From TEN COMMANDMENTS
In the shower, at the shaving mirror or beach,
For years I'd
led . . . the unexamined life?
When all along and so easily within
(Closer even than the nonexistent wife)
Lurking in a useless, overlooked
fat and old newspaper stuff
About matters I regularly
As a horror story for the opposite sex,
Nothing to do
with what at my downtown gym
Are furtively ogled as The Guy's
But one side is swollen, the too tender skin
So the doctor orders an X-
Ray, and nervously frowns at my nervous
Mammography's on the basement
The nurse has an executioner's gentle eyes.
I start to
unbutton my shirt. She shuts the door.
Fifty, male, already
embarrassed by the size
Of my "breasts," I'm told to put the left
Up on a smudged, cold, Plexiglas shelf,
Part of a robot half
menacing, half glum,
Like a three-dimensional model of the Freudian
Angles are calculated. The computer beeps.
on a flatness further compressed.
There's an ache near the heart
neither dull nor sharp.
The room gets lethal. Casually the nurse
Behind her shield. Anxiety as blithely suggests
about a snapshot for my Christmas card.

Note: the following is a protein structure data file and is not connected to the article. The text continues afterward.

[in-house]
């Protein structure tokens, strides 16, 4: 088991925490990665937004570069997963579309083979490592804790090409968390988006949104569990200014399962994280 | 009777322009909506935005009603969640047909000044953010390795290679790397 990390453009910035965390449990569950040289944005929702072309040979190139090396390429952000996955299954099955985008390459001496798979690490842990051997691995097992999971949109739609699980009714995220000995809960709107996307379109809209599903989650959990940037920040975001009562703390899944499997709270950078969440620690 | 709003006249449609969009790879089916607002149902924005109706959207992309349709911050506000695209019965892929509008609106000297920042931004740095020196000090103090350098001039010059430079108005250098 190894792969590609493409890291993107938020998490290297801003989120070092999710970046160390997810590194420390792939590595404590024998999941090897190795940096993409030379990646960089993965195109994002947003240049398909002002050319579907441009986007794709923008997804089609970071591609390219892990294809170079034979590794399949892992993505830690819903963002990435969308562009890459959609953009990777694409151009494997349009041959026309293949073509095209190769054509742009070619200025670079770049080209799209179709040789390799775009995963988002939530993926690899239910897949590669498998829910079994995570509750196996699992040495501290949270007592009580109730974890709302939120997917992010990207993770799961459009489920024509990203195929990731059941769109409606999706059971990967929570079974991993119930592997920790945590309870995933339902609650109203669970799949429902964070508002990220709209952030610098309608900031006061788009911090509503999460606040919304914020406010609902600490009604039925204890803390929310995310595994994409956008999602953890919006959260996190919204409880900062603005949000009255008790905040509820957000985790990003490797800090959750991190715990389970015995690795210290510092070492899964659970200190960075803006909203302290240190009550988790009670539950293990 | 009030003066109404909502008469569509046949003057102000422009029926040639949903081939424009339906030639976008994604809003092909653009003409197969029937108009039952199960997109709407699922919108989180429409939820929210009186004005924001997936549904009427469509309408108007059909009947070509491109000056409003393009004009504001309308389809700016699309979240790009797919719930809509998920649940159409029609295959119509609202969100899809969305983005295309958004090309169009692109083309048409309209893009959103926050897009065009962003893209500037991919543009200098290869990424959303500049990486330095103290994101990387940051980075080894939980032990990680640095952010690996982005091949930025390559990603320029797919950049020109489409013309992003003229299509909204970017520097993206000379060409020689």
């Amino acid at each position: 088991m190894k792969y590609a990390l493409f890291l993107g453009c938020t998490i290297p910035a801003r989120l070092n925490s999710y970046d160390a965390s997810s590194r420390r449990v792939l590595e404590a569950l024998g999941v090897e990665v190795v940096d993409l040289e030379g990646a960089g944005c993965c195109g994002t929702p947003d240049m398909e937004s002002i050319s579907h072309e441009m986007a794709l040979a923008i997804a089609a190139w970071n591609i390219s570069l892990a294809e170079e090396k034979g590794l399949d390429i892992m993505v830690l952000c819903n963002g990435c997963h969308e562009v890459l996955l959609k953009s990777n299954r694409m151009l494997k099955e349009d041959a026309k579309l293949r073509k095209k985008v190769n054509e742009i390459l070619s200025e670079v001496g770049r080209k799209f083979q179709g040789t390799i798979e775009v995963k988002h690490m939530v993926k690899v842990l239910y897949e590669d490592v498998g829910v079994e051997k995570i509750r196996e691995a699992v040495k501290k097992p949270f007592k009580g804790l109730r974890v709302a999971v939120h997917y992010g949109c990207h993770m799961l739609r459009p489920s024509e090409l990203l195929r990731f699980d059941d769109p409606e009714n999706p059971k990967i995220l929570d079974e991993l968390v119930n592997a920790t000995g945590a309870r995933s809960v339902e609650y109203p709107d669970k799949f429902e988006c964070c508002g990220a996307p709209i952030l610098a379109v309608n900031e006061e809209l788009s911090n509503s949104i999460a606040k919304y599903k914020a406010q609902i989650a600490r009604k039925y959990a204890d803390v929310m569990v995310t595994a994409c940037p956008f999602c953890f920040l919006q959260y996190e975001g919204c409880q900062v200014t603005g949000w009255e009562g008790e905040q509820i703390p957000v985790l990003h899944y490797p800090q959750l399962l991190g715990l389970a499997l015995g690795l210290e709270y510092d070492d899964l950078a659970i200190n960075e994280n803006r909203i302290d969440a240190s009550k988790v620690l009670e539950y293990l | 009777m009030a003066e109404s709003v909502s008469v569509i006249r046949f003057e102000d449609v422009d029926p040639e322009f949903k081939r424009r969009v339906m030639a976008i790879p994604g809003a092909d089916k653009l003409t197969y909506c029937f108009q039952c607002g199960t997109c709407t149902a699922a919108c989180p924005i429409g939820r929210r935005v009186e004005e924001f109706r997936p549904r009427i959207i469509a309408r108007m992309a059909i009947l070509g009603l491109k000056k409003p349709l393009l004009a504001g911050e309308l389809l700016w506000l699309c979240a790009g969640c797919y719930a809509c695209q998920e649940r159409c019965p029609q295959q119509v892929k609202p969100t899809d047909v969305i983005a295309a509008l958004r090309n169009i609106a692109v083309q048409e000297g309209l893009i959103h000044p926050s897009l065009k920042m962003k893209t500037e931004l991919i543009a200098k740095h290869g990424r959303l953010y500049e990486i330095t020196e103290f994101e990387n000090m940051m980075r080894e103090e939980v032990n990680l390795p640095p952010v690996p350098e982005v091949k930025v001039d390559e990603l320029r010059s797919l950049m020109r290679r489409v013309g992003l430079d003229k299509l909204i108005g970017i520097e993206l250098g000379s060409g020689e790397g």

"No sign of cancer," the radiologist swans
In to say--with
just a hint in his tone
That he's done me a personal
His look darkens. "But what these pictures show . .
Here, look, you'll notice the gland on the left's
See?" I see an aerial shot
Of Iraq, and nod. "We'll need further
Of course, but I'd bet that what you've got
Is a liver
problem. Trouble with your estrogen
Levels. It's time, my friend, to
It happens more often than you'd think to
Reeling from its millionth scotch on the rocks,
words, my liver's sensed the end.
Why does it come as something less
than a shock?
The end of life as I've
known it, that is to say--
Testosterone sported like a power
The matching set of drives and dreads that may
Now soon be
plumped to whatever new designs
My apparently resentful,
Inner life has on me. Blind seer?
The Bearded Lady in
some provincial circus?
Something that others both desire and
Still, doesn't everyone long to be changed,
to, no matter, a higher or lower state,
To know the leathery D-Day
Detachment, the queen bee's dreamy loll?
but the future each of us blankly awaits
Was long ago written on the
So suppose the breasts fill
out until I look
Like my own mother . . . ready to nurse a son,
version of myself, the infant understood
In the end as the way my own
death had come.
Or will I in a decade be back here again,
diagnosis this time not freakish but fatal?
The changes in one's
later years all tend,
Until the last one, toward the
Each of us slowly turned into something that
Someone we no longer recognize.
If soul is the final shape
I shall assume,
(--A knock at the door. Time to button my
And head back out into the waiting room.)
Which of my bodies
will have been the best disguise?
Excerpted from Ten Commandments by J. D. McClatchy. Copyrightę 1998 by J. D. McClatchy. Excerpted by permission of Alfred A. Knopf, Inc., a division of
Random House LLC. All rights reserved. No part of this poem or audio file may be reproduced or reprinted without permission in writing from the publisher.